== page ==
The mortality rate for patients hospitalized for opioid-related conditions more than quadrupled between 2000 and 2014, with increases in admissions related to opioids among whites, people aged 50 to 64, Medicare beneficiaries with disabilities and people from lower-income areas.

Emergency management, physical environment and life safety codes were the most frequently cited areas for deficiencies at healthcare facilities surveyed by the Healthcare Facilities Accreditation Program (HFAP) in 2016, according to the organization’s latest quality report.

The annual list of measures being considered by CMS for inclusion in Medicare quality reporting and value-based programs is less than a third of the length of the previous list, reflecting the agency’s new commitment to reduce what physicians see as burdensome reporting standards.

The U.S. Department of Veterans Affairs (VA) failed to report disciplinary action taken against providers and delayed reviews of complaints against physicians, according to a report from the Government Accountability Office (GAO).

Just 34 hospitals voluntarily submitted electronic clinical quality measure (eCQM) data to the Joint Commission in 2015. For 2016, the number reporting skyrocketed to 436 hospitals, according to the commission’s annual report.

Dozens of new or revised elements of performance have been included in the Joint Commission’s new emergency management standards, which will be the basis for accreditation surveys beginning on Nov. 15.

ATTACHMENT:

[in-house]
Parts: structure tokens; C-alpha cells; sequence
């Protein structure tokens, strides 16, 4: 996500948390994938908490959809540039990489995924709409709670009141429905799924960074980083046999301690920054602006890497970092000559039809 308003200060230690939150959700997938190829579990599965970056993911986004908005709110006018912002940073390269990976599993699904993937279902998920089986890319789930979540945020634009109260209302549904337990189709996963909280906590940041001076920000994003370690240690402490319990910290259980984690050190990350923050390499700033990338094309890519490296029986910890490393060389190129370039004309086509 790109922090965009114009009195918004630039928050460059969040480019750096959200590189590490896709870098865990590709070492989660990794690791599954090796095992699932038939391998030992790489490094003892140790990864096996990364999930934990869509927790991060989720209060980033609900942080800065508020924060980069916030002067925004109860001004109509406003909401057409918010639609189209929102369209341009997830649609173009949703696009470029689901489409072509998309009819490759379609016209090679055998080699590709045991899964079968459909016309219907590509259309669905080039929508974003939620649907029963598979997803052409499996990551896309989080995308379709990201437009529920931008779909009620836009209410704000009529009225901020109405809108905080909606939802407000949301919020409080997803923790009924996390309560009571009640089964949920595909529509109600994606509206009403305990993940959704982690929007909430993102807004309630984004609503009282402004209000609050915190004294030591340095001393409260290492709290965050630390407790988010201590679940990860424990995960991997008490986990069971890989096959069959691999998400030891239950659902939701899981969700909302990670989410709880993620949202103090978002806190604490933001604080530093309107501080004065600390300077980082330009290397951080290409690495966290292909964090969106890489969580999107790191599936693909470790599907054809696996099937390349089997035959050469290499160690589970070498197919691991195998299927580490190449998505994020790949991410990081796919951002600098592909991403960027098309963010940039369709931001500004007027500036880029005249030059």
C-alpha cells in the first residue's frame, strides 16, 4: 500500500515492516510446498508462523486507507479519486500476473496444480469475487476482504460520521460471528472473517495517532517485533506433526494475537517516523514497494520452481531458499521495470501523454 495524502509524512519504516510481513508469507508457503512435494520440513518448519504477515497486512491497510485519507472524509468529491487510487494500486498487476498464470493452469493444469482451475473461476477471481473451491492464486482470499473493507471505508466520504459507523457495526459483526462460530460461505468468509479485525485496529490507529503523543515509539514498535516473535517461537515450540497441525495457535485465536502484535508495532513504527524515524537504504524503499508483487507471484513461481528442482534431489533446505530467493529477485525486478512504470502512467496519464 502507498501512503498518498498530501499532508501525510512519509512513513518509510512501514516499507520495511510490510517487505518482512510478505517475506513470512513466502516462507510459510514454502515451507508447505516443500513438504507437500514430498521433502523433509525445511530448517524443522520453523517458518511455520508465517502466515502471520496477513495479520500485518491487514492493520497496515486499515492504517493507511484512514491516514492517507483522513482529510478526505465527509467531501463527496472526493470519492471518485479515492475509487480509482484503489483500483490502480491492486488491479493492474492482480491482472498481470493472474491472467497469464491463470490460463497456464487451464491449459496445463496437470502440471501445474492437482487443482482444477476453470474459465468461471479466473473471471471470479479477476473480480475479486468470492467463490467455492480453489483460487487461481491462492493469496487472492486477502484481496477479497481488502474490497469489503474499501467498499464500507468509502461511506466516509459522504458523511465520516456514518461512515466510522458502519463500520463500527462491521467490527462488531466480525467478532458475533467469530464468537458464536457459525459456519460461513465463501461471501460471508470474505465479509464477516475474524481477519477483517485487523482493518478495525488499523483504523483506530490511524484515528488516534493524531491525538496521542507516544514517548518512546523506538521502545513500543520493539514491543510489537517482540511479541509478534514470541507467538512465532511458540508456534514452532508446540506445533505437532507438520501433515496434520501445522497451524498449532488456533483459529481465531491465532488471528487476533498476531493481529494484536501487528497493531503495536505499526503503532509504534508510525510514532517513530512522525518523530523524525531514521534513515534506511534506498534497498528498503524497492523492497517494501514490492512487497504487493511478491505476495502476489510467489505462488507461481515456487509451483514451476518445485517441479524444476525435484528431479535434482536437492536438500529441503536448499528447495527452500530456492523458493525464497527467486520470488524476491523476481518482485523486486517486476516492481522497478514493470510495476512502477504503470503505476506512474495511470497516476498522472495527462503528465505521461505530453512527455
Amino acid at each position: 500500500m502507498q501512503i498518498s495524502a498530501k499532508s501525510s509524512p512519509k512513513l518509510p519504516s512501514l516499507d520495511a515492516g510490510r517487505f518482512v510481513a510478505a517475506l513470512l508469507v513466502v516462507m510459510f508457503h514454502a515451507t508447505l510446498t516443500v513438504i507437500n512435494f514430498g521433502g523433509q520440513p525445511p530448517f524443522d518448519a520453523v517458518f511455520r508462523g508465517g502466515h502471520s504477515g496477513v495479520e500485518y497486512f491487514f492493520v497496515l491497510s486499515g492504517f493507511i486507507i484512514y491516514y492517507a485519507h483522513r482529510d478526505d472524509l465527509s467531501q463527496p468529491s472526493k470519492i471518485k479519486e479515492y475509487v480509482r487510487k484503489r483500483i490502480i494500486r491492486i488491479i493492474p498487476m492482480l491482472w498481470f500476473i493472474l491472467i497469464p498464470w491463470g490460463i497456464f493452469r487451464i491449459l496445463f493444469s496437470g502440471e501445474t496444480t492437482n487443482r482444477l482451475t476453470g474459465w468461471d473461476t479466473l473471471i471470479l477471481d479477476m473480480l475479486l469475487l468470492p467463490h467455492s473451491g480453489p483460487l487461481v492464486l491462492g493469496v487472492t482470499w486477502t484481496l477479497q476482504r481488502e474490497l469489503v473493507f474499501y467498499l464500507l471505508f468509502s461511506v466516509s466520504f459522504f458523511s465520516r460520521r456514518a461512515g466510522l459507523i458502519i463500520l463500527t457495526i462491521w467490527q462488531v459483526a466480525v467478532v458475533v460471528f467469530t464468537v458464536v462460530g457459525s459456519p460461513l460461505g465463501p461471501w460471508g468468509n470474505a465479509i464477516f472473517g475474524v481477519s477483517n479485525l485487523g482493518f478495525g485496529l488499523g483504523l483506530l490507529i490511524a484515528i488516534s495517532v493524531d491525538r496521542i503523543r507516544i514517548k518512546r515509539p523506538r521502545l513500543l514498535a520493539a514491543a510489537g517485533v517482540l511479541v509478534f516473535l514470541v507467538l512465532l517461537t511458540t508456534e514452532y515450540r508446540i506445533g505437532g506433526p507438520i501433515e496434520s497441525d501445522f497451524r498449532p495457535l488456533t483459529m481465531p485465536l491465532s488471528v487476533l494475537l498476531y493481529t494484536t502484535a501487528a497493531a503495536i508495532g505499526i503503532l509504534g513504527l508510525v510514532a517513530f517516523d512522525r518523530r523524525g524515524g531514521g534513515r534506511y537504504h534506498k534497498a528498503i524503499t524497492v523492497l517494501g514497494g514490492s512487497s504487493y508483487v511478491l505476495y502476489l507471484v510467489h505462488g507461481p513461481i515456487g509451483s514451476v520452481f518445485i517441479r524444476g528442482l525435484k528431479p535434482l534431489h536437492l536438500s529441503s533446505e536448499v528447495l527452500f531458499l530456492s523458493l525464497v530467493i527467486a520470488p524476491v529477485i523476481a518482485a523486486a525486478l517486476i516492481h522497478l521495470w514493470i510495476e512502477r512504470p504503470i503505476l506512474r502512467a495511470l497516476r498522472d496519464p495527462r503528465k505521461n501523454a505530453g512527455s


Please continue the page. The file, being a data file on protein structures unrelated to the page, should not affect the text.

A “C” grade was the most common for hospitals analyzed in the fall edition of the Leapfrog Group’s hospital safety grades report, the first to include results for Maryland hospitals.

CMS Administrator Seema Verma, MPH, said the agency is launching a new initiative called “Meaningful Measures” aimed at focusing quality reporting on outcome-based measures, rather than processes.

U.S. News and World Report evaluated more than 15,000 nursing homes for its 2017-18 Best Nursing Home list. Some 2,285 of them—15 percent of all of those evaluated—made the list by earning a rating of 4.5 or higher on a 5-point scale.

Operating revenue fell faster than operating expenses for two years at hospitals which had been merged into or acquired by a new system, with no evidence of improvement on quality measures, according to a report released by the Deloitte Center for Health Solutions and Healthcare Financial Management Association (HFMA).

Communication-and-resolution programs (CRP) at four Massachusetts hospitals led to lower medical liability costs and improvements in patient safety after adverse events, countering concerns that telling patients about errors would motivate more to file lawsuits.

Sacramento, California-based Sutter Physician Services found success in helping to reduce readmissions at its affiliated Sutter Health hospitals by coordinating follow-up appointments and check-in calls with recently discharged patients, but communication and C-suite engagement have been critical to making the effort work.